The average person makes 35,000 decisions a day. That’s about one every two seconds. Most of them don’t even register as conscious choices, but you are almost continually making micro-negotiations with yourself, your clients, and your employees.

Still reading? You made another.

The beginning of the year brings a flurry of important decisions for every leader. From signing promotions, bonuses, and contracts to working through mergers, every challenge is a sum of many smaller negotiations.

Before the burden of leadership turns to burnout, the tenets of principled negotiations can bring a new lens to your current problems. Expert negotiators and “leader leaders” at Shapiro Negotiations Institute have distilled nearly 30 years of experience into five memorable, actionable principles.

1.    Isolate the Problem by Separating Emotion

When we negotiate through emotion (anger, jealousy, even love), we selfishly put ourselves into the heart of the outcome. Promotions become less about principles and more about what individuals FEEL they deserve. As a leader, you can acknowledge emotion but help isolate the problem to build a stronger, rational discussion towards ideal outcomes.

2.    Find the Shared Value

What is essential to all parties? A leader establishes common ground to define shared values that guide successful negotiations. Money is one, but there are other goals – career objectives and project outcomes – that can reshape the bargaining. When in doubt, it’s safer to not speak for the other party. Use a Probing technique to ask open-ended questions and give all parties the opportunity to state what objectives or priorities they pursue. Chances are, you’ll be able to reevaluate the negotiation in a new light.

3.    Establish Criteria Early

Knowing which factors to evaluate will save excruciating headaches later in the process. Negotiations easily become complex and raise more questions than answers. Having clearly defined criteria creates flexibility to explore new directions while remaining faithful to the mandates of your objectives. When leading your team, this will empower creativity and encourage outside-the-box thinking.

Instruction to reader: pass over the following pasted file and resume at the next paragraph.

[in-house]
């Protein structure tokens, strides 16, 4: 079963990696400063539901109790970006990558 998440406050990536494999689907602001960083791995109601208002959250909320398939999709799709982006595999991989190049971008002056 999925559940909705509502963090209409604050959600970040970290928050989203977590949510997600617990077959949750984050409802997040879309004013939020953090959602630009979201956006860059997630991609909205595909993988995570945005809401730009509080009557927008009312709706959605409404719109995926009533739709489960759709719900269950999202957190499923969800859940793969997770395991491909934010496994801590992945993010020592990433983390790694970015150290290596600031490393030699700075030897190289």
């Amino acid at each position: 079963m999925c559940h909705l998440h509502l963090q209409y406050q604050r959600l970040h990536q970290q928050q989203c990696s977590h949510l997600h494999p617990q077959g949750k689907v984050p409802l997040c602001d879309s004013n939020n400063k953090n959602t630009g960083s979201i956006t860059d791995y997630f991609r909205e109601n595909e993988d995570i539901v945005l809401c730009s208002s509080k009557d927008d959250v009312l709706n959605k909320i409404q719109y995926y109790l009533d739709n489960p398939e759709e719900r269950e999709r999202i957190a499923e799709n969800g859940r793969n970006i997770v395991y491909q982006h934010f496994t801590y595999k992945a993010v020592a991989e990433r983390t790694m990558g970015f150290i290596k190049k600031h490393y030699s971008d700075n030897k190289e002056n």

4.    Seek Options Over Outcomes

Murphy’s Law. Things never go according to plan. As a leader, you must be equipped to adapt and pivot at a moment’s notice. If you enter any negotiation with one outcome in mind, you are giving yourself precisely one chance to win or lose. But, if you operate from a shared value and clearly defined criteria (points 2 & 3), you can focus on creating options. This makes your leadership more productive, flexible, and exponentially more valuable by opening up previously unimagined pathways to success for you, your team, and the organization.

5.    Redefine Loss

Negotiations induce stress and anxiety because they’re inherently combative – if you don’t get the outcome that you want, you feel like you’ve lost. Even in traditional bargaining, it’s easy to feel like you must sacrifice something to find a “win-win” compromise.

But you can look at this differently. You can redefine the terms of success and failure. Stepping back, you can evaluate any dilemma in a big-picture, holistic perspective. Consider bargaining with employees who want a promotion. They are likely defining loss concerning raw salary numbers, maybe with a specific amount or percentage in mind. They may be neglecting the big picture by focusing on salary alone.

As a leader, utilizing these principles, you can diffuse this potentially harmful negotiation by expanding the employee’s view to focus on the broader package. What are the implications and realities that come with it?

●    Perhaps a 15% increase is significantly more than the industry/company standard.

●    Or it comes with the promise of midyear or performance bonuses in the year ahead.

●    Plus a title change to reflect the growth and contributions made.

●    Plus a more in-depth discussion into career training that will help this employee connect with the skills and areas of expertise that provide deeply rewarding intrinsic joy.

The value goes beyond the limited focus many employees bring to the table. As a leader, you’ve redefined loss.

Don’t overthink every minor dilemma you encounter, but build a toolkit of principles that can cast a new light on old problems to illuminate the best solutions – even by creating brand new opportunities. There’s no singular blueprint to building a sustainable business or team. As a leader, that starts with you.